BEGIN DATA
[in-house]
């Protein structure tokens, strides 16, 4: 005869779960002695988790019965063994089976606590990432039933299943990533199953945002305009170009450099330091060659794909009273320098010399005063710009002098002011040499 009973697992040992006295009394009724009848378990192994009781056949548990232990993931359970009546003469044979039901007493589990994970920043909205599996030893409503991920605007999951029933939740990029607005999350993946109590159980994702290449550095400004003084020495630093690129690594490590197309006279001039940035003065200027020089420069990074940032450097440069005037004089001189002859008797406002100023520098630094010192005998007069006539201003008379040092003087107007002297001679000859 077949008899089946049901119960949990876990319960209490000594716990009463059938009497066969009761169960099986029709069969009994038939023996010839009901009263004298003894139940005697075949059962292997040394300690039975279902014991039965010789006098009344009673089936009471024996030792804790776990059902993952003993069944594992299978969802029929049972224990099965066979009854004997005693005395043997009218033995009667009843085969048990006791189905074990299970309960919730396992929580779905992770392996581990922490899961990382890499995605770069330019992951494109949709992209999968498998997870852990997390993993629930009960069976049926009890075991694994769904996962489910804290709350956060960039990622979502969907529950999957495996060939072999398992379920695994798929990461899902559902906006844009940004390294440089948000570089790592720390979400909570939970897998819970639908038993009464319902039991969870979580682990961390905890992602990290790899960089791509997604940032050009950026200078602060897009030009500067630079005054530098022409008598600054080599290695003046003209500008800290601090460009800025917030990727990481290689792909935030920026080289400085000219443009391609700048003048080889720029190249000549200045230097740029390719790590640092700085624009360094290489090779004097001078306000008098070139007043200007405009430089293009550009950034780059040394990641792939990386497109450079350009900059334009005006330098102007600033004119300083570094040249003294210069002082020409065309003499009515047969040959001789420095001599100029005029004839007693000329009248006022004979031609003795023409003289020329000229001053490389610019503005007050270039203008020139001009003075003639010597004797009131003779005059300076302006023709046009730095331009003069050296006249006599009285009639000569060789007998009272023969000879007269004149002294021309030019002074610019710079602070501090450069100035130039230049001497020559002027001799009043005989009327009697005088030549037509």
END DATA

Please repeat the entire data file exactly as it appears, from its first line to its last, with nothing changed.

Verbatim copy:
[in-house]
């Protein structure tokens, strides 16, 4: 005869779960002695988790019965063994089976606590990432039933299943990533199953945002305009170009450099330091060659794909009273320098010399005063710009002098002011040499 009973697992040992006295009394009724009848378990192994009781056949548990232990993931359970009546003469044979039901007493589990994970920043909205599996030893409503991920605007999951029933939740990029607005999350993946109590159980994702290449550095400004003084020495630093690129690594490590197309006279001039940035003065200027020089420069990074940032450097440069005037004089001189002859008797406002100023520098630094010192005998007069006539201003008379040092003087107007002297001679000859 077949008899089946049901119960949990876990319960209490000594716990009463059938009497066969009761169960099986029709069969009994038939023996010839009901009263004298003894139940005697075949059962292997040394300690039975279902014991039965010789006098009344009673089936009471024996030792804790776990059902993952003993069944594992299978969802029929049972224990099965066979009854004997005693005395043997009218033995009667009843085969048990006791189905074990299970309960919730396992929580779905992770392996581990922490899961990382890499995605770069330019992951494109949709992209999968498998997870852990997390993993629930009960069976049926009890075991694994769904996962489910804290709350956060960039990622979502969907529950999957495996060939072999398992379920695994798929990461899902559902906006844009940004390294440089948000570089790592720390979400909570939970897998819970639908038993009464319902039991969870979580682990961390905890992602990290790899960089791509997604940032050009950026200078602060897009030009500067630079005054530098022409008598600054080599290695003046003209500008800290601090460009800025917030990727990481290689792909935030920026080289400085000219443009391609700048003048080889720029190249000549200045230097740029390719790590640092700085624009360094290489090779004097001078306000008098070139007043200007405009430089293009550009950034780059040394990641792939990386497109450079350009900059334009005006330098102007600033004119300083570094040249003294210069002082020409065309003499009515047969040959001789420095001599100029005029004839007693000329009248006022004979031609003795023409003289020329000229001053490389610019503005007050270039203008020139001009003075003639010597004797009131003779005059300076302006023709046009730095331009003069050296006249006599009285009639000569060789007998009272023969000879007269004149002294021309030019002074610019710079602070501090450069100035130039230049001497020559002027001799009043005989009327009697005088030549037509």